As in other Vermont towns, a well-run grassroots campaign is widely seen as an art form in Monkton. So Jennifer Baker was welcomed when she circulated petitions asking whether anyone was interested in establishing a legal fund to represent the town’s interests in the Addison County Natural Gas Project.
“I think the town is pretty united that they don’t want to be pushed around by Vermont Gas and that they want to have a say in Vermont Gas’s future presence in the town,” Baker said shortly before a voice vote during Monkton’s town meeting confirmed her assumption.
And with that, Monkton agreed to spend as much as $50,000 on a legal fund.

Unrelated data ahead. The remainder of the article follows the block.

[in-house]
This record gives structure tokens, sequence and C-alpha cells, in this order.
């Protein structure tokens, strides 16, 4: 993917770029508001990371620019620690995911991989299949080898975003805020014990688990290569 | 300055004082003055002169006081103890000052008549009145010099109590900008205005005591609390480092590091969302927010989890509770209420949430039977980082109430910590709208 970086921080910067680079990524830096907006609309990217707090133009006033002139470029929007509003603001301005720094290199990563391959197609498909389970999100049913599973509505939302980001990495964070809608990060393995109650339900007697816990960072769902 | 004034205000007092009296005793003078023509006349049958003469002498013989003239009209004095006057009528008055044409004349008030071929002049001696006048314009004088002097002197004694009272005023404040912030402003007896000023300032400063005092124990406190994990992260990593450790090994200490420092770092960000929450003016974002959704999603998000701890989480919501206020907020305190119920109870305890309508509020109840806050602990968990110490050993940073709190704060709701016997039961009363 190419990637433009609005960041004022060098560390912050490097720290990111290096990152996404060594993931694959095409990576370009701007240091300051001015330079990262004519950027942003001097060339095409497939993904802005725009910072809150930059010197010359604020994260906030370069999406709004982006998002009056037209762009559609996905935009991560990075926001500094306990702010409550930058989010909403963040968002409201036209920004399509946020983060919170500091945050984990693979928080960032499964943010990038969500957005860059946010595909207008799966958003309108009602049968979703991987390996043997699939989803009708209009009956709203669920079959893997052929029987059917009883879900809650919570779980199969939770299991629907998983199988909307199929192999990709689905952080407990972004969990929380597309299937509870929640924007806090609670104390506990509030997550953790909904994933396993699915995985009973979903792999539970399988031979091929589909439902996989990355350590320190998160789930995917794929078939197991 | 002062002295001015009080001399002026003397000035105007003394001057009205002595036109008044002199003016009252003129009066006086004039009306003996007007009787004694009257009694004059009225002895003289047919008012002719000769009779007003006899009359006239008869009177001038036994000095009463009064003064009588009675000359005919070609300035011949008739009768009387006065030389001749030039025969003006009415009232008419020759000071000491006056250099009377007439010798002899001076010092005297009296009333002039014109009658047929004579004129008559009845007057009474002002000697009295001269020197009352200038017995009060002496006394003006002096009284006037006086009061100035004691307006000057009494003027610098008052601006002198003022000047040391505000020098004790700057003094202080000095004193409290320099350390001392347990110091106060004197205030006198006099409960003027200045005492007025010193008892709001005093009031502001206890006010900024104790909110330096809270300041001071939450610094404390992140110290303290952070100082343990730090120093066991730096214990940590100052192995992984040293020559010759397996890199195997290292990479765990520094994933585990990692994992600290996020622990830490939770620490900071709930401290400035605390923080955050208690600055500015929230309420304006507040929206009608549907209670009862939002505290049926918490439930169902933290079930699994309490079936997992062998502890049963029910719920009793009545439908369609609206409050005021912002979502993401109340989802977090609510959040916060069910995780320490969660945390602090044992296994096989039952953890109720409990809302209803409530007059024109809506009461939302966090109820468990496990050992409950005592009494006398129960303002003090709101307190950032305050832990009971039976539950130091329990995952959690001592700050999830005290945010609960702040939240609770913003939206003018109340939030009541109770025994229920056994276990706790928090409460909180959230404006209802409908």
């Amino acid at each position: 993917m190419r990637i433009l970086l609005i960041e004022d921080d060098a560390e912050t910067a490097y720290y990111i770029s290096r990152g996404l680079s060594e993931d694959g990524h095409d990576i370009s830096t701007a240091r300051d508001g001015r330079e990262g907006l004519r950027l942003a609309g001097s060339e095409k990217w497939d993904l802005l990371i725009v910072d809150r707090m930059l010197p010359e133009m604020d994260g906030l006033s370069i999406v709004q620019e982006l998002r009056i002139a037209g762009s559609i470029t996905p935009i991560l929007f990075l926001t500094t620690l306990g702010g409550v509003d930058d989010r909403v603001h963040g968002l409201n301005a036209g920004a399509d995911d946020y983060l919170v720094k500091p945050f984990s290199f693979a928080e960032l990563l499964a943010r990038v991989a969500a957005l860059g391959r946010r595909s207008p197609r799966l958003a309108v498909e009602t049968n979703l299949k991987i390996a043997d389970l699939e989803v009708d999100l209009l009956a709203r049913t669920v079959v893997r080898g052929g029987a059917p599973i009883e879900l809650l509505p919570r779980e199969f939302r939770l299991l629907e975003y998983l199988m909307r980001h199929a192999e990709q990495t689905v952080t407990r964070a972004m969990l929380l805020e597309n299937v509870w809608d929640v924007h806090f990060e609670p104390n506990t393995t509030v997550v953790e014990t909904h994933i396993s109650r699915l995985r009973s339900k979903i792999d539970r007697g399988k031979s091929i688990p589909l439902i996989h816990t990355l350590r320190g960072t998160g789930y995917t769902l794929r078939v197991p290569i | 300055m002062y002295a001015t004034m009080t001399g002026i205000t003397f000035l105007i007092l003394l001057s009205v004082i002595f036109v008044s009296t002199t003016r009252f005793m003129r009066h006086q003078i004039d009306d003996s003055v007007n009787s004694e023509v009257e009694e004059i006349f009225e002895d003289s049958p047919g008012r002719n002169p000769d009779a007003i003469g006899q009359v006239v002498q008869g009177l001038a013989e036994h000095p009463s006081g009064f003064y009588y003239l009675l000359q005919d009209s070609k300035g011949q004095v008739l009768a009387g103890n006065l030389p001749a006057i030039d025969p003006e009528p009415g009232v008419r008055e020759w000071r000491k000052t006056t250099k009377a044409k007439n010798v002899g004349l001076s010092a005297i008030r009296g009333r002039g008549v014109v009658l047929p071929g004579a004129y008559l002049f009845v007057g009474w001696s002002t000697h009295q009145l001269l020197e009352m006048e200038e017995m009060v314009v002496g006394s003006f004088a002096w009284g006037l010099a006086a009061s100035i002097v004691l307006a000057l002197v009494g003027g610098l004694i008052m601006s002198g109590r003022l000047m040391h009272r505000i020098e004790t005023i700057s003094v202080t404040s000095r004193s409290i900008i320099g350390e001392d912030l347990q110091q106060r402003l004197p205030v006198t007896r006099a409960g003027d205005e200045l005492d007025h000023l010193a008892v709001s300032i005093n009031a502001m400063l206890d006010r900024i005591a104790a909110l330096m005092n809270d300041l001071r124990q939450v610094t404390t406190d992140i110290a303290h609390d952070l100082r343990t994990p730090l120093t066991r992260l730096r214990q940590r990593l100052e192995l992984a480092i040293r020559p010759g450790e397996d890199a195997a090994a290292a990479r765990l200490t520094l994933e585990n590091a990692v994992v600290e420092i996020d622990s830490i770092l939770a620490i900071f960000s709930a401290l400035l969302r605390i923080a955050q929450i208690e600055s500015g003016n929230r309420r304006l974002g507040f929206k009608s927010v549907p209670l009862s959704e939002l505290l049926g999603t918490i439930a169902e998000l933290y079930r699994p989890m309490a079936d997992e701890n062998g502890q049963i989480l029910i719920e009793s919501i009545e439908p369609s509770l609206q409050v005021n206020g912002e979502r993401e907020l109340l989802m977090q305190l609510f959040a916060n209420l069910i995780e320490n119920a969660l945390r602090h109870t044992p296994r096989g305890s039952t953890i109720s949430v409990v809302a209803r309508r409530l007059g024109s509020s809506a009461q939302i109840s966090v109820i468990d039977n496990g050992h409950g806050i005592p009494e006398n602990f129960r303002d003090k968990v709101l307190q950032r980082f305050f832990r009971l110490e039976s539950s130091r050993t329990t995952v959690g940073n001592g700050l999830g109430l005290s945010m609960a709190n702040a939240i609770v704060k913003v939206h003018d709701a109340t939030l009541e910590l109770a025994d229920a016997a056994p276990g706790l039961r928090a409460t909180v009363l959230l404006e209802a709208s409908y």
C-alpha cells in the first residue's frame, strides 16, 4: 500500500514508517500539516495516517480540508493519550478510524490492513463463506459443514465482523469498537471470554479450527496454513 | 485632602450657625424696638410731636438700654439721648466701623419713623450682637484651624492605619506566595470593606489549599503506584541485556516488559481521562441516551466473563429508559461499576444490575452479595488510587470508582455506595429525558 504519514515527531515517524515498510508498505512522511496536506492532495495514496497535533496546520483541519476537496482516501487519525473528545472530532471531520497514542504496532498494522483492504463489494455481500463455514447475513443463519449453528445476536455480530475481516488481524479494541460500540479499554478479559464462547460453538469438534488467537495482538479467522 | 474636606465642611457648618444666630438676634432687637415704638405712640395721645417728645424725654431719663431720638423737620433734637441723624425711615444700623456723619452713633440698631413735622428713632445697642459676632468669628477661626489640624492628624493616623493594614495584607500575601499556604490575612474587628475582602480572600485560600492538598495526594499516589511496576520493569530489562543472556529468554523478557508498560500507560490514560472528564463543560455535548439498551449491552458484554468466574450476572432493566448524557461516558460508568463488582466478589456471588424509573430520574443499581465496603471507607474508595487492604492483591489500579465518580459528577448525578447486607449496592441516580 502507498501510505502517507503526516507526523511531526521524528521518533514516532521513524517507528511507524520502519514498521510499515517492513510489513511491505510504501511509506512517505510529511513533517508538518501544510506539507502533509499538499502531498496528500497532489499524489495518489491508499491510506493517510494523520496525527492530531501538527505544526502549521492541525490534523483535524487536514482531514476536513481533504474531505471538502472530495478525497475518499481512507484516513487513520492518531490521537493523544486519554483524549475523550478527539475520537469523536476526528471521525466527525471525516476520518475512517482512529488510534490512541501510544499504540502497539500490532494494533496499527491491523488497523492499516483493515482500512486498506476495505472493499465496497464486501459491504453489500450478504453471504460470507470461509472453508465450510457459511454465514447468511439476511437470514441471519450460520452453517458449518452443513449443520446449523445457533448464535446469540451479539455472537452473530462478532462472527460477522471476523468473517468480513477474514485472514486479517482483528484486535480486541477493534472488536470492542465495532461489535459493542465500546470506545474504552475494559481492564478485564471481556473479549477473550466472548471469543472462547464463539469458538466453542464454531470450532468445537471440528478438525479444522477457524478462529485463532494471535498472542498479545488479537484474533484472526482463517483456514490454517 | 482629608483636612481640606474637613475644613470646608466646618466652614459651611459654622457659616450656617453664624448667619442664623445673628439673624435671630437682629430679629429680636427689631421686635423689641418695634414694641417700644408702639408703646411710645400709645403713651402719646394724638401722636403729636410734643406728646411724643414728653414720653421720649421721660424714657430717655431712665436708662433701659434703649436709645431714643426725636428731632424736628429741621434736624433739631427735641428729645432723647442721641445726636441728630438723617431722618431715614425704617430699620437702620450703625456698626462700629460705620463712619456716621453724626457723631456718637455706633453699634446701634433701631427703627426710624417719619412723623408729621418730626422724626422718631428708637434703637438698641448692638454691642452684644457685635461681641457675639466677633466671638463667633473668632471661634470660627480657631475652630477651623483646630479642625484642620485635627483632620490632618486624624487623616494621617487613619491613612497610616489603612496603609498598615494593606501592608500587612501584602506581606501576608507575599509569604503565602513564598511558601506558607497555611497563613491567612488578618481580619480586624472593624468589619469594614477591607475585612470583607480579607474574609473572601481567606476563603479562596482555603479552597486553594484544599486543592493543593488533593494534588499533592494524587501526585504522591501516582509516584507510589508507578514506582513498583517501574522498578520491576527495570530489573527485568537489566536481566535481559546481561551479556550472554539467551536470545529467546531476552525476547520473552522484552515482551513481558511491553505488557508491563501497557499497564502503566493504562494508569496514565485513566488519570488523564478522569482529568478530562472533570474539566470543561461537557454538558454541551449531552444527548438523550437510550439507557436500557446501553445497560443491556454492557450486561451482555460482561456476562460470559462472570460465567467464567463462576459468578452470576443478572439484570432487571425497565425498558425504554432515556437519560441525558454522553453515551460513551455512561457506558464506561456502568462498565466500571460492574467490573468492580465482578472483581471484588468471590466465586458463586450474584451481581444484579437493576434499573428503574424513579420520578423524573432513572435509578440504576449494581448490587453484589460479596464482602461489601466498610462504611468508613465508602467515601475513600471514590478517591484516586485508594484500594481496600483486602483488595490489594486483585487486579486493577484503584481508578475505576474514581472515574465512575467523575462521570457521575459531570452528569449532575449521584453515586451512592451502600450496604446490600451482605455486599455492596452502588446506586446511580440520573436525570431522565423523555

By John Dillon / Source: Vermont Public Radio
Along with the debates over school budgets and tax rates, some two dozen towns tackled oil companies and the global issue of climate change.
Twenty-eight towns went on record opposing the shipment of tar sands oil across Vermont. Activists argue that extracting the oil poses an unacceptable risk for the planet.
The organizers hope the non-binding resolutions will send a message to Montpelier and Washington.
Climate change activists are concerned that oil companies will use an existing pipeline that cuts across northern New England to move the oil from western Canada for export via Portland, Maine.
Nancy Smith was trying to rally support outside Montpelier’s city hall for the anti-tar sands resolution on the ballot.
“The pipeline is 60 years old,” she said. “It’s not designed to transport an abrasive and highly toxic substance that could destroy it. If that stuff breaks through the pipeline and it leaks into the water system, it would be absolutely disastrous.”